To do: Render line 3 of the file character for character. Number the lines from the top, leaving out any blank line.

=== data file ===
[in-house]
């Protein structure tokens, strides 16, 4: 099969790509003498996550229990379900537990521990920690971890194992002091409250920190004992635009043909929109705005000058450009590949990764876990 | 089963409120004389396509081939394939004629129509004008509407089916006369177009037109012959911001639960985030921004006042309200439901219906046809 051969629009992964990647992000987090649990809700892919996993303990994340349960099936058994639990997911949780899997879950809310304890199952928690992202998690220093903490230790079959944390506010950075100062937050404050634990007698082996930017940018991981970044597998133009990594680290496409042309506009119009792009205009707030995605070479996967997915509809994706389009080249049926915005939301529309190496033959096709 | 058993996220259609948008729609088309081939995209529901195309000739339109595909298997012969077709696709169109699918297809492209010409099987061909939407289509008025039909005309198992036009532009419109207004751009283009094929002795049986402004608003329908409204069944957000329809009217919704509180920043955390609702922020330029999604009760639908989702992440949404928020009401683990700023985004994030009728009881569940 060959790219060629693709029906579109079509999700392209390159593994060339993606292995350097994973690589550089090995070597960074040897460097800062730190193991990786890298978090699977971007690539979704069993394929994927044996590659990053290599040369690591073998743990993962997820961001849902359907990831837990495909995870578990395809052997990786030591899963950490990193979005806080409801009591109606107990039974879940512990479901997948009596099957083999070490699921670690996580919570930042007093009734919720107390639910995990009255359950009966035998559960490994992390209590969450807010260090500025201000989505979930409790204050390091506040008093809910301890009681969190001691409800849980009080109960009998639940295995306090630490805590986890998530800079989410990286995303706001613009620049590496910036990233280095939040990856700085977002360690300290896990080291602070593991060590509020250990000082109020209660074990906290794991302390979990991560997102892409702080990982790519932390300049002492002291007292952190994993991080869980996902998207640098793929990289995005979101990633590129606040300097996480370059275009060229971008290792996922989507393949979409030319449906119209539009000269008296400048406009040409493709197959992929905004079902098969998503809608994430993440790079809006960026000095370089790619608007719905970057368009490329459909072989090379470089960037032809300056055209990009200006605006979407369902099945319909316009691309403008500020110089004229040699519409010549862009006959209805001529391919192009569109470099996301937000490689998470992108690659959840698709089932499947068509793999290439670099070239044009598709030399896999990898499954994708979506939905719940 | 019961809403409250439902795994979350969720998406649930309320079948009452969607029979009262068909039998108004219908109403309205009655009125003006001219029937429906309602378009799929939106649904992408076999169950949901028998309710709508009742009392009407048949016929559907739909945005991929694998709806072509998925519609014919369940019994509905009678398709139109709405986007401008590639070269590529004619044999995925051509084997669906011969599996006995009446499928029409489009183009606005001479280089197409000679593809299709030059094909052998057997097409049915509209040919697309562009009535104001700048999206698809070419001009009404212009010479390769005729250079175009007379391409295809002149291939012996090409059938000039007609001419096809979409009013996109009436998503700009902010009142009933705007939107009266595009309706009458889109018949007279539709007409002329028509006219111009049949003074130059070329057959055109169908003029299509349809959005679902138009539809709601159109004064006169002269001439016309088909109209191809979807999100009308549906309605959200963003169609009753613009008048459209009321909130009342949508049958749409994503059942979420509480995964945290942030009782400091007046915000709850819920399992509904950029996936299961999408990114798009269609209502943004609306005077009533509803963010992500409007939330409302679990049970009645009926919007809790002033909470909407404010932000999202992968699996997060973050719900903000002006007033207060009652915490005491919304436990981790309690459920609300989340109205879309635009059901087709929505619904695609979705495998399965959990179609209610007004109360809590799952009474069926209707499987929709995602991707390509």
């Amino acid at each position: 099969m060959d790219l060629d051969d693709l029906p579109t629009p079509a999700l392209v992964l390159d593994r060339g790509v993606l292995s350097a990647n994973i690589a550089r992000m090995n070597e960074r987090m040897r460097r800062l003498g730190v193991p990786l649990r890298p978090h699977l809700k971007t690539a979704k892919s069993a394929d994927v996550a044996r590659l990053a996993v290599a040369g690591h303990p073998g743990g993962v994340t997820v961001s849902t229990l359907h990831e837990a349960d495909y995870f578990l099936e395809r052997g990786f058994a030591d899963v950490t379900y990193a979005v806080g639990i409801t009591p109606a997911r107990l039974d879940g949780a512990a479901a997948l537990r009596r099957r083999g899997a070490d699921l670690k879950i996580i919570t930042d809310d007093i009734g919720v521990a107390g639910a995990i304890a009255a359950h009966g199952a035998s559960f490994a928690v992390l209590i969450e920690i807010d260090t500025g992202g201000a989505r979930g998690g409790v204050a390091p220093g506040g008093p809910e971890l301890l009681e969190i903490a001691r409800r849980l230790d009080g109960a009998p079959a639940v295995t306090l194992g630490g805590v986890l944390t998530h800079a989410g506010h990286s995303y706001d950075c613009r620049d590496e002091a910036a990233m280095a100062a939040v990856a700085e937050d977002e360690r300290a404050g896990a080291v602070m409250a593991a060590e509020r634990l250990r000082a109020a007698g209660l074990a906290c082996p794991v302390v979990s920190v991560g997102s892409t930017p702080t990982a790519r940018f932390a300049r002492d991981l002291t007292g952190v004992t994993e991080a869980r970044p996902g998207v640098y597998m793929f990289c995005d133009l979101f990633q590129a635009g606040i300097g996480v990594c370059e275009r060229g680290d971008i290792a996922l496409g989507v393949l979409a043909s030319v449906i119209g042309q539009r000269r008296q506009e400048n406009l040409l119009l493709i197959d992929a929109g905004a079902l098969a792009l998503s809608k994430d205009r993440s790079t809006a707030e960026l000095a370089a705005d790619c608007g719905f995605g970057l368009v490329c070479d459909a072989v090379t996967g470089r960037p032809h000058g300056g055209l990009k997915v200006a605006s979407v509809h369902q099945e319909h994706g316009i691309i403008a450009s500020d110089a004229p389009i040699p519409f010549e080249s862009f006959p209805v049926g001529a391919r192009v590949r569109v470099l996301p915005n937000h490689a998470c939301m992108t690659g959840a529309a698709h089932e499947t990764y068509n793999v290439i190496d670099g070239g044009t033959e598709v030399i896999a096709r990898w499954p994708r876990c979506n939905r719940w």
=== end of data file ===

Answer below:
């Amino acid at each position: 099969m060959d790219l060629d051969d693709l029906p579109t629009p079509a999700l392209v992964l390159d593994r060339g790509v993606l292995s350097a990647n994973i690589a550089r992000m090995n070597e960074r987090m040897r460097r800062l003498g730190v193991p990786l649990r890298p978090h699977l809700k971007t690539a979704k892919s069993a394929d994927v996550a044996r590659l990053a996993v290599a040369g690591h303990p073998g743990g993962v994340t997820v961001s849902t229990l359907h990831e837990a349960d495909y995870f578990l099936e395809r052997g990786f058994a030591d899963v950490t379900y990193a979005v806080g639990i409801t009591p109606a997911r107990l039974d879940g949780a512990a479901a997948l537990r009596r099957r083999g899997a070490d699921l670690k879950i996580i919570t930042d809310d007093i009734g919720v521990a107390g639910a995990i304890a009255a359950h009966g199952a035998s559960f490994a928690v992390l209590i969450e920690i807010d260090t500025g992202g201000a989505r979930g998690g409790v204050a390091p220093g506040g008093p809910e971890l301890l009681e969190i903490a001691r409800r849980l230790d009080g109960a009998p079959a639940v295995t306090l194992g630490g805590v986890l944390t998530h800079a989410g506010h990286s995303y706001d950075c613009r620049d590496e002091a910036a990233m280095a100062a939040v990856a700085e937050d977002e360690r300290a404050g896990a080291v602070m409250a593991a060590e509020r634990l250990r000082a109020a007698g209660l074990a906290c082996p794991v302390v979990s920190v991560g997102s892409t930017p702080t990982a790519r940018f932390a300049r002492d991981l002291t007292g952190v004992t994993e991080a869980r970044p996902g998207v640098y597998m793929f990289c995005d133009l979101f990633q590129a635009g606040i300097g996480v990594c370059e275009r060229g680290d971008i290792a996922l496409g989507v393949l979409a043909s030319v449906i119209g042309q539009r000269r008296q506009e400048n406009l040409l119009l493709i197959d992929a929109g905004a079902l098969a792009l998503s809608k994430d205009r993440s790079t809006a707030e960026l000095a370089a705005d790619c608007g719905f995605g970057l368009v490329c070479d459909a072989v090379t996967g470089r960037p032809h000058g300056g055209l990009k997915v200006a605006s979407v509809h369902q099945e319909h994706g316009i691309i403008a450009s500020d110089a004229p389009i040699p519409f010549e080249s862009f006959p209805v049926g001529a391919r192009v590949r569109v470099l996301p915005n937000h490689a998470c939301m992108t690659g959840a529309a698709h089932e499947t990764y068509n793999v290439i190496d670099g070239g044009t033959e598709v030399i896999a096709r990898w499954p994708r876990c979506n939905r719940w």